There are many bowling leagues, events, and tournaments at the national and international levels. That made you wonder if bowling is an Olympic sport or not. The Olympics Games are a symbol of global unity that showcase sports coverage from different parts of the world in one place.
The diversity of the event is one of its kind to depict unity among people across the globe. However, it is unfortunate that bowling isn’t recognized as an Olympic sport as of 2023. Are you asking why is bowling not an Olympic sport? Well, there are certain reasons that despite being a popular sport, bowling has yet to cut its way to Olympic grounds.
Let’s go through the reasons that make bowling a no in the Olympic games and whether there are any chances soon for it to be an Olympic sport.
Historical Origins and Popularity
The ancient form of bowling is deeply rooted in Egypt and Rome from thousands of years ago. It was the game of ancient warriors and athletes. The present state of bowling took birth in the United States in the 19th century; its fun nature became a worldwide leisure time pick.
Bowling is a perfect pastime sport that people of all ages and mental level likes to play. The sport became popular all over the globe when it established professional tournaments and leagues by its governing bodies in different parts of the world.
The question is, if it’s that popular worldwide, why is bowling yet to be recognized as an Olympic sport?
Reason Behind Bowling’s Exclusion
So, why is bowling in the Olympics yet to be added despite its huge turnout of people playing each year? It may be famous on all fronts; however, according to the Olympic rule book, some key factors keep bowling as an Olympic game.
1. International Representation and Standards
One basic principle of the Olympics is that various countries and continents must support and represent the game. A sport to be made into Olympic grounds must have a presence in major regions of the world.
While bowling is played internationally, it has a lower participation rate than other sports from all regions. Also, its infrastructure and participation rate is low than the different sports.
2. Lack of a Unified Governing Body
One of the other requirements of the International Olympic Committee (IOC) is that a game must have a single governing body worldwide that goes by the rules and values of the Olympics.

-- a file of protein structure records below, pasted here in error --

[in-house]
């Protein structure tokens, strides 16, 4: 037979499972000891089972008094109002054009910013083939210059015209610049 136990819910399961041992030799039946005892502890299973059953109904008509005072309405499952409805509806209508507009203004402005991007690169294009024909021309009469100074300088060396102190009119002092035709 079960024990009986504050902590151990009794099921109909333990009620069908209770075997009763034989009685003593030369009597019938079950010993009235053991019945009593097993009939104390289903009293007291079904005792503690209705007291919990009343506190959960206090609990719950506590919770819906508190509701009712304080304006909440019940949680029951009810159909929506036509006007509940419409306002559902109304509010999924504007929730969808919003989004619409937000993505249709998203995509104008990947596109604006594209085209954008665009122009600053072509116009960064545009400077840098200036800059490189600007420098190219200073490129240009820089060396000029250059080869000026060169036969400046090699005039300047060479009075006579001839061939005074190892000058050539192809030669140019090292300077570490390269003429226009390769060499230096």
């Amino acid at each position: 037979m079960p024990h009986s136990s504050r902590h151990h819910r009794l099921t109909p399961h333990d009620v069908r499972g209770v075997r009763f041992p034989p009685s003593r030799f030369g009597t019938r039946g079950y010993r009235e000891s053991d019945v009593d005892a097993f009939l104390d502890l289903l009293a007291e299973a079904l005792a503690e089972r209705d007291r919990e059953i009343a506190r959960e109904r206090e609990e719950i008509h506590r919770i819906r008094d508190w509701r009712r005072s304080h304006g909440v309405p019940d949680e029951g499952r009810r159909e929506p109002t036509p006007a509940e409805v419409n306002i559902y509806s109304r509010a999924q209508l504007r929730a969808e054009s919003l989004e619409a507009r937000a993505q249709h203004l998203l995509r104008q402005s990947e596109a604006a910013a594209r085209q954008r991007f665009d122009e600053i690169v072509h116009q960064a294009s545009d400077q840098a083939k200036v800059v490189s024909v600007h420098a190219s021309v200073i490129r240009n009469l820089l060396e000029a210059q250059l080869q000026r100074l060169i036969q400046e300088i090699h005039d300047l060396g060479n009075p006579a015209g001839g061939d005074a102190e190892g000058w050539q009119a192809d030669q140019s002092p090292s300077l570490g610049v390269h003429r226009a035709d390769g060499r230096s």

Unfortunately, Bowling has multiple governing bodies worldwide, which creates a challenge in unifying the standard practices of the game and giving one specific layout to the game.
For bowling to make it to the Olympics, it needs a unified governing body with one rule book explaining all technicalities, like the rule of 31 in bowling all over the world, making it a suitable practice.
3. Competitive Depth and Popularity
The Olympics prioritizes and accepts games with high competition, popularity, and fan following worldwide, both in terms of participants and fans.
Although bowling has dedicated enthusiast players, when it comes to fans, only a few people are into watching a bowling match on their television screens or buying tickets to cheer up the players. So, it adds up as another point lower than other Olympic-recognized sports.
4. Facilities and Costs
Olympic vents scream top-notch facilities and substantial financial investments while hosting any game event. If we look at bowling alleys, while prevalent in many places, they may need to meet the required standards for an Olympic venue.
Bowling requires a lot of management, costs, and funding to build the venue according to game demands. Due to its lower participation rate, investors or hosting cities don’t support spending a large sum on it.
Investors and sponsors mostly aim for games with a high participation rate in previous Olympic years. This adds another factor to why bowling has yet to be an Olympic sport.
5. Image and Perception
The IOC takes in the overall image and perception of the worldwide games before publishing the final list of the games that will help in upcoming Olympic events.
As for bowling, it requires precision and accuracy more than athletic energy. So, the Olympics consider it more a leisure sport than a competitive one. Although the sport holds many records, like the fastest bowling ball speed, its popularity is still limited.
The answer to why bowling is not an Olympic sport is in front of you. Bowling as an Olympic sport has yet to cover a very long distance. Its popularity could be higher compared to other games in various regions. It doesn’t have an increased fan following rate compared to other games and is recognized more as fun than athletic.
Share your thoughts on whether you would like bowling to be an Olympic sport next season and why?
Ashley Ellison is a skilled writer and avid bowler. Her passion for storytelling and dedication to the sport have led her to participate in various national bowling leagues. With a unique combination of talents, Ashley approaches every challenge with creativity and a relentless drive to succeed.